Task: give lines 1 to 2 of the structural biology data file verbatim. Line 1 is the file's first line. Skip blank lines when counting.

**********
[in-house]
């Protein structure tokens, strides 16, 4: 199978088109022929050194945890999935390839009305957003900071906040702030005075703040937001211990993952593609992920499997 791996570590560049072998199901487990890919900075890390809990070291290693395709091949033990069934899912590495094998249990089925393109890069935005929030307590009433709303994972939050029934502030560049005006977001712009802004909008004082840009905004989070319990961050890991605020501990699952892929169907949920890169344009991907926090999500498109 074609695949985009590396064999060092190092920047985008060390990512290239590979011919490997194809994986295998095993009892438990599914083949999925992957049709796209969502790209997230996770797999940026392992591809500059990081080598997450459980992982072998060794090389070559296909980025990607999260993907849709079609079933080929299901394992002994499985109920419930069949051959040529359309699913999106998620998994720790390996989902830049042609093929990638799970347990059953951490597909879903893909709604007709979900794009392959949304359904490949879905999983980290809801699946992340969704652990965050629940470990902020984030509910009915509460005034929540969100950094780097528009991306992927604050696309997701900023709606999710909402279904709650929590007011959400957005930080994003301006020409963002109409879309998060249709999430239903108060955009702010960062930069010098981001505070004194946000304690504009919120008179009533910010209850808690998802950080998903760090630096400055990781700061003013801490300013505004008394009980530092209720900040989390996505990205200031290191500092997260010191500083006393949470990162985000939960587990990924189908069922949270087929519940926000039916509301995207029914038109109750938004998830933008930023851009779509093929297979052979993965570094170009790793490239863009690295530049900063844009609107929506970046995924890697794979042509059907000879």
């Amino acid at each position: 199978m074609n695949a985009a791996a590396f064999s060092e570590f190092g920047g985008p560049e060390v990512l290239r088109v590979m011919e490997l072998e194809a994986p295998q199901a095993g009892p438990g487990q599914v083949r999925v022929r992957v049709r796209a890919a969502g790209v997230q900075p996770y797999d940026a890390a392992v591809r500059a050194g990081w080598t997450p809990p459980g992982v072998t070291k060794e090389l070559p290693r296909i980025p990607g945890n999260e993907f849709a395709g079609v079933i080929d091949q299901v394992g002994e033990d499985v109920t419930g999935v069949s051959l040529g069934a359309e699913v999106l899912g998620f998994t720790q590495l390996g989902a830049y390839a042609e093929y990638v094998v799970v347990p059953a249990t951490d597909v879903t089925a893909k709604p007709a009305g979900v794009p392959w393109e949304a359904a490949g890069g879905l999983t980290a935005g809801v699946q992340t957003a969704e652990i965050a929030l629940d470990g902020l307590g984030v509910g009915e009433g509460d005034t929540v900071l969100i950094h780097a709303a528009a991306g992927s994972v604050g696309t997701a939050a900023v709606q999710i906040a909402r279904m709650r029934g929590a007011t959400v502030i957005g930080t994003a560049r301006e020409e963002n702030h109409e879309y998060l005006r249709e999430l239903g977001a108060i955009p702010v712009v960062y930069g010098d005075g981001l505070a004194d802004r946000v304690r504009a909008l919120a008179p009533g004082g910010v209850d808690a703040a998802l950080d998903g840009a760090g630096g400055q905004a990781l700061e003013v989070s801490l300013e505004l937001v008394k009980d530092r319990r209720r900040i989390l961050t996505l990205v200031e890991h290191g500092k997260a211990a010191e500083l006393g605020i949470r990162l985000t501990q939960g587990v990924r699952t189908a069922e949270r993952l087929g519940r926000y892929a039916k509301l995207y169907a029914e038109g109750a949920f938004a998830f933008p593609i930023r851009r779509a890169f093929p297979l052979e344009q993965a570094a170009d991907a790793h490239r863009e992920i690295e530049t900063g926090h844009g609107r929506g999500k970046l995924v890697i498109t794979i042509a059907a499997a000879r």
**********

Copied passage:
[in-house]
């Protein structure tokens, strides 16, 4: 199978088109022929050194945890999935390839009305957003900071906040702030005075703040937001211990993952593609992920499997 791996570590560049072998199901487990890919900075890390809990070291290693395709091949033990069934899912590495094998249990089925393109890069935005929030307590009433709303994972939050029934502030560049005006977001712009802004909008004082840009905004989070319990961050890991605020501990699952892929169907949920890169344009991907926090999500498109 074609695949985009590396064999060092190092920047985008060390990512290239590979011919490997194809994986295998095993009892438990599914083949999925992957049709796209969502790209997230996770797999940026392992591809500059990081080598997450459980992982072998060794090389070559296909980025990607999260993907849709079609079933080929299901394992002994499985109920419930069949051959040529359309699913999106998620998994720790390996989902830049042609093929990638799970347990059953951490597909879903893909709604007709979900794009392959949304359904490949879905999983980290809801699946992340969704652990965050629940470990902020984030509910009915509460005034929540969100950094780097528009991306992927604050696309997701900023709606999710909402279904709650929590007011959400957005930080994003301006020409963002109409879309998060249709999430239903108060955009702010960062930069010098981001505070004194946000304690504009919120008179009533910010209850808690998802950080998903760090630096400055990781700061003013801490300013505004008394009980530092209720900040989390996505990205200031290191500092997260010191500083006393949470990162985000939960587990990924189908069922949270087929519940926000039916509301995207029914038109109750938004998830933008930023851009779509093929297979052979993965570094170009790793490239863009690295530049900063844009609107929506970046995924890697794979042509059907000879």